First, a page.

Timber fellers employ chain saws or other mechanical devices mounted on logging vehicles to fell trees. Trees so felled may either be delimbed at the site or subsequently at roadside landings.
Buckers cut trees into merchantable lengths, with either chain saw or heavier machinery such as slashers, harvesters, and processors. These operations may also be conducted either at the felling site or at roadside. In either case the product is piled or otherwise accumulated to facilitate subsequent transportation.
Skidders or forwarders either drag logs or trees to roadside landings, or load and transport logs or shortwood (fuelwood or pulpwood) to similar destinations.
Timber harvesters and processors combine two or more of the operations described above.
Mechanical debarking and/or chipping may also be coordinated with skidding or forwarding operations.
Chips are usually blown into semitrailer vans for delivery to mills for remanufacture or to furnaces for fuel.
Due to the nature of the work and certain customs in the field, the following factors are neutral: lack of fixed hours of work, payment on a piecework basis, ownership of small tools, and requirements that the product of the work be within overall specifications.
A feller, bucker, skidder, or processor is an independent contractor if all of the following criteria are substantially met.
The worker is granted timber rights to tracts of land and legally binds himself or herself to remove all or certain parts of the timber within specified times at set prices.
The worker bargains for "package" jobs which he or she will do by methods of his or her own choice subject to production specifications required by the contracting company.
The worker is paid to obtain a result, which does not necessarily depend on his or her own personal services.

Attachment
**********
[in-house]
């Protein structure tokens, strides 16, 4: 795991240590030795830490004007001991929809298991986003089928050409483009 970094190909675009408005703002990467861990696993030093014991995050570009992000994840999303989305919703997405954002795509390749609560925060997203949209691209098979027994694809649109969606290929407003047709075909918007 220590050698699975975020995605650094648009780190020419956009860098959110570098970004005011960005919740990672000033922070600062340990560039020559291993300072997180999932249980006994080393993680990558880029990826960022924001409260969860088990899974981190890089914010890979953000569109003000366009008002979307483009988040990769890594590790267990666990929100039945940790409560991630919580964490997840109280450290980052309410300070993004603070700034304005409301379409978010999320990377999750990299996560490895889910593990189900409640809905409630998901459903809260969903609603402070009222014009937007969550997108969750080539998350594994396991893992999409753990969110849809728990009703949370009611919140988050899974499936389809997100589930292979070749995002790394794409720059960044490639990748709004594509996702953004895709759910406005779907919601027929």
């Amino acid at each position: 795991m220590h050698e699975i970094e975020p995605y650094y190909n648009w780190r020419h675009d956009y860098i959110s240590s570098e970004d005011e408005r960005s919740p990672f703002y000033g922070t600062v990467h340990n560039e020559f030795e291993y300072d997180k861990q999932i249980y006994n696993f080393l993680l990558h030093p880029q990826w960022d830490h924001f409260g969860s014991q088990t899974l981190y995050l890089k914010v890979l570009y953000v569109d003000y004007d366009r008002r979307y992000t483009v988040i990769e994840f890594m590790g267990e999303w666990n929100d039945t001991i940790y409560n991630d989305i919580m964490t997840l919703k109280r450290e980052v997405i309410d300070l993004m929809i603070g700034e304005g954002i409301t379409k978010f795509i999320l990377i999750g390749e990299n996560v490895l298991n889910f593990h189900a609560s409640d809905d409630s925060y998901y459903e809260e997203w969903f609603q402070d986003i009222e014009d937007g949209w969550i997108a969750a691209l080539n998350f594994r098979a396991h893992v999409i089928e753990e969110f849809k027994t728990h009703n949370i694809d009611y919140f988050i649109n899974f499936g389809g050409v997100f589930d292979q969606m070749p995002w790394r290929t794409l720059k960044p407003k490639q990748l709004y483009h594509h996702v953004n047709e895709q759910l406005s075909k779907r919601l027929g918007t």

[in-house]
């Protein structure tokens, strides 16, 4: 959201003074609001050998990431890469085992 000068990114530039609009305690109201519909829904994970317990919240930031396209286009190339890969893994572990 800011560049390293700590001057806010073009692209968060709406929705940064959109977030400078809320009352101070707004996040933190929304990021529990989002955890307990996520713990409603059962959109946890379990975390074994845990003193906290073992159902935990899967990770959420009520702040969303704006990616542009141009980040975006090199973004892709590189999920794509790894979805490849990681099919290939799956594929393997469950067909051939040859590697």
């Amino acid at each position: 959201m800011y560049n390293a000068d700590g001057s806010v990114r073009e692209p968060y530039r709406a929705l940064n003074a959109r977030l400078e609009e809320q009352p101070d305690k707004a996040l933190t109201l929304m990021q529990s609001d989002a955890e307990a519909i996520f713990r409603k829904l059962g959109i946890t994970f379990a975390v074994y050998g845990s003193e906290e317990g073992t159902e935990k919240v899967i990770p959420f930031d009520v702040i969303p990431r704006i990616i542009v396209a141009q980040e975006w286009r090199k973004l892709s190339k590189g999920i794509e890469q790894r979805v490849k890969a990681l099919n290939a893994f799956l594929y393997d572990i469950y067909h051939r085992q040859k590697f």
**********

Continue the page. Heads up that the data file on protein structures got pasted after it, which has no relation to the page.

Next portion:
The worker is free to hire and direct others to do the work and the worker is responsible for expenses incurred in fulfilling the contract.
The worker supplies the necessary equipment and sometimes the tools used by the helpers.
The worker determines the working hours and rates of pay, and otherwise controls the helpers' working conditions.
The worker holds himself or herself out to the public as a contractor and sometimes holds several logging contracts at the same time.
The worker is in a position to make a profit or suffer a loss, depending on the management of helpers, the care of the tools and equipment, and the methods used for doing the work.
As long as the worker produces final results that measure up to specifications, there is no desire or legal right to interfere with the worker's methods.
A feller, bucker, skidder, or processor is an employee if all of the following criteria are substantially met.
The feller, bucker, skidder, or processor is assigned specific portions of the area to be harvested, but the right to work in other portions is not given to him or her exclusively.
The company assigns a number of workers to each area. They are told the kind and size of trees to cut. Trees designated to be cut because of a conservation or sustained-yield program do not indicate employment.
The company lead supervisor periodically inspects the work area to be harvested and, if not satisfied with the progress being made, replaces the workers with another crew.
The crews may be shifted from one work area to another to speed up operations and if a worker is ill or not doing satisfactory work the lead supervisor may replace the worker.
The worker chooses his or her own hours of work, but is required to finish each work area within a certain time and to do so usually requires long and regular hours of work.
The worker may be paid on a piecework basis or by the cord, but generally the company will not pay for products that do not measure up to specifications. Keeping records of wages paid and hours worked is not indicative of employment if it is required only to ensure that the products may be shipped in interstate commerce.
10 SR 1852; 17 SR 1279
June 11, 2008